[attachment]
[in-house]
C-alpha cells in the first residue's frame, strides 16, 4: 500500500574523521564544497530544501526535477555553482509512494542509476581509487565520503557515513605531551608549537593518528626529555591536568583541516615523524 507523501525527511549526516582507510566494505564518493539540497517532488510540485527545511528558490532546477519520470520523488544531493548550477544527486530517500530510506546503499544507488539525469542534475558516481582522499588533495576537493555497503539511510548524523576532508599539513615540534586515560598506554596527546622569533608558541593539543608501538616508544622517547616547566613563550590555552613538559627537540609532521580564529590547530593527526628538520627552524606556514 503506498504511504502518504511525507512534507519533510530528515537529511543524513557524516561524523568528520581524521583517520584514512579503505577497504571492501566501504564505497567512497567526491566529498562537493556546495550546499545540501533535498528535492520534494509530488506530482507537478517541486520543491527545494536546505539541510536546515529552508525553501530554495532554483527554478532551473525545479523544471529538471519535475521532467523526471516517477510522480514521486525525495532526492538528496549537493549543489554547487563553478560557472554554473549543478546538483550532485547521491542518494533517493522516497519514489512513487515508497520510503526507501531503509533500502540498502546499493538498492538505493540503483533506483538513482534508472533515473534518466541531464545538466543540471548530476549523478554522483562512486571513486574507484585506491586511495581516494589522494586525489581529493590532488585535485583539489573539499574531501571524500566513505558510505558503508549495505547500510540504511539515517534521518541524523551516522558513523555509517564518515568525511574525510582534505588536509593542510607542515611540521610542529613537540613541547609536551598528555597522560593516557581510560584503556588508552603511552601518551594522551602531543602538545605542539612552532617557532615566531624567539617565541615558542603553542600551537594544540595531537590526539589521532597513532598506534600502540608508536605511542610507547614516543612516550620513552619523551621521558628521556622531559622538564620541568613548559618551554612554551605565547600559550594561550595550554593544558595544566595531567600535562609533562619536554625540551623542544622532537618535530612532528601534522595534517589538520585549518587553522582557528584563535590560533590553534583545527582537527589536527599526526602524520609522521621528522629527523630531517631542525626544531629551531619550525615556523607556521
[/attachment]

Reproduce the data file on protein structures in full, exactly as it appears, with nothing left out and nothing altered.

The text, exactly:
[in-house]
C-alpha cells in the first residue's frame, strides 16, 4: 500500500574523521564544497530544501526535477555553482509512494542509476581509487565520503557515513605531551608549537593518528626529555591536568583541516615523524 507523501525527511549526516582507510566494505564518493539540497517532488510540485527545511528558490532546477519520470520523488544531493548550477544527486530517500530510506546503499544507488539525469542534475558516481582522499588533495576537493555497503539511510548524523576532508599539513615540534586515560598506554596527546622569533608558541593539543608501538616508544622517547616547566613563550590555552613538559627537540609532521580564529590547530593527526628538520627552524606556514 503506498504511504502518504511525507512534507519533510530528515537529511543524513557524516561524523568528520581524521583517520584514512579503505577497504571492501566501504564505497567512497567526491566529498562537493556546495550546499545540501533535498528535492520534494509530488506530482507537478517541486520543491527545494536546505539541510536546515529552508525553501530554495532554483527554478532551473525545479523544471529538471519535475521532467523526471516517477510522480514521486525525495532526492538528496549537493549543489554547487563553478560557472554554473549543478546538483550532485547521491542518494533517493522516497519514489512513487515508497520510503526507501531503509533500502540498502546499493538498492538505493540503483533506483538513482534508472533515473534518466541531464545538466543540471548530476549523478554522483562512486571513486574507484585506491586511495581516494589522494586525489581529493590532488585535485583539489573539499574531501571524500566513505558510505558503508549495505547500510540504511539515517534521518541524523551516522558513523555509517564518515568525511574525510582534505588536509593542510607542515611540521610542529613537540613541547609536551598528555597522560593516557581510560584503556588508552603511552601518551594522551602531543602538545605542539612552532617557532615566531624567539617565541615558542603553542600551537594544540595531537590526539589521532597513532598506534600502540608508536605511542610507547614516543612516550620513552619523551621521558628521556622531559622538564620541568613548559618551554612554551605565547600559550594561550595550554593544558595544566595531567600535562609533562619536554625540551623542544622532537618535530612532528601534522595534517589538520585549518587553522582557528584563535590560533590553534583545527582537527589536527599526526602524520609522521621528522629527523630531517631542525626544531629551531619550525615556523607556521